European battery-makers are gearing up to take advantage of massive “green” stimulus packages unveiled since the coronavirus pandemic, though many acknowledge it will be tough to match the Asian giants that dominate the mainstream market.
While Sweden’s Northvolt, and more recently France’s Verkor, are making a play for large-scale production, other European companies are focusing on niche markets and new technologies rather than taking on Chinese and South Korean firms with mass production of batteries destined for electric vehicles.
From Greek battery-maker Sunlight to startups like InoBat Auto in Slovakia and Switzerland’s Innolith, firms say the challenge of building economies of scale fast to compete head-on means finding niches is a more likely path to success, for now.
“Having battery giants in Europe, it’s still possible,” said Sunlight Chief Executive Lampros Bisalas. “We just need to run and catch up and innovate faster than the others.”
Sunlight’s Greek factory is the world’s largest producer of lead-acid batteries for automated guided vehicles, forklifts and energy storage systems and it is now shifting to lithium cells.
But Bisalas isn’t going after the EV market dominated by China’s Contemporary Amperex Technology (CATL), Japan’s Panasonic and South Korea’s LG Chem, Samsung SDI and SK Innovation.
He’s focusing on lithium-iron-phosphate production, a type of battery suited to forklifts, locomotives and robots that perform short tasks with breaks in between.
“These markets are billions of dollars,” said Bisalas. “We see a very big opportunity there, because we see lithium-ion producers, especially from China, being focused on EVs.”
Ever since it launched the European Battery Alliance in 2017, Europe has been pushing local firms to develop an industry that should flourish in a low-carbon future and ensure the continent is not reliant on imported products — or technology.
Now China hosts 80 percent of the world’s lithium-ion cell production — the type of battery expected to power the fast-growing EV industry — and most of the capacity coming online in Europe over the next five years belongs to Asian firms.
But the European Union has committed €550 billion ($647 billion) to climate protection and clean technologies over the next seven years, and these plans hinge on batteries storing renewable energy — and powering EVs.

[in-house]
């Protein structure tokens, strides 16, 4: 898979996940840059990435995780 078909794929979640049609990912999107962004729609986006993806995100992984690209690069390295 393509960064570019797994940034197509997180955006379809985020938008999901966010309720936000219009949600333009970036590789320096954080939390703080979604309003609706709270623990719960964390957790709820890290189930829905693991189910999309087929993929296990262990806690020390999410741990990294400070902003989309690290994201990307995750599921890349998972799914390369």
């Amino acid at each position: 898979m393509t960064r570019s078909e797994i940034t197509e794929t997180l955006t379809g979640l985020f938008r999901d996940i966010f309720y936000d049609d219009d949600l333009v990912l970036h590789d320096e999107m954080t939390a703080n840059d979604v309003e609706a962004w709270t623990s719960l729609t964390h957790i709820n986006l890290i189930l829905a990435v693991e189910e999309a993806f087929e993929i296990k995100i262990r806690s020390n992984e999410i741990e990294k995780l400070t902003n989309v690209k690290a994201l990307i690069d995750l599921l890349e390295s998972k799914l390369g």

Researchers have already identified 13 European battery projects that could be eligible for EU support, in countries including France, Germany, Slovakia and Poland — though some are being driven by Asian manufacturers, such as LG Chem’s plans to expand its factory in Krakow.
European EV production is expected to increase six-fold in the next five years and EU leaders expect the battery value chain — from mining to production to recycling — will be worth €250 billion by 2025.
But some European startups concede they can’t catch up with the large-scale, low-cost Asian incumbents.
InoBat Auto, for example, a Slovak startup backed by U.S. energy technology company Wildcat Discovery Technologies and Czech utility CEZ, is instead heading into the fast lane.
Chief Executive Marian Bocek said the European auto industry’s reliance on imported mass-produced batteries has created a “technological sovereignty crisis,” forcing manufacturers to design cars around the batteries.
So it is planning to tailor batteries for high-performance vehicles that may need something special.
It plans to bring a 100 megawatt-hour production line online next year in Slovakia near Peugeot, Kia Motors and Jaguar Land Rover’s plants — which it said could eventually become a 10 GWh facility.
There, InoBat will test battery chemistries and make prototypes tweaked to each carmaker’s needs.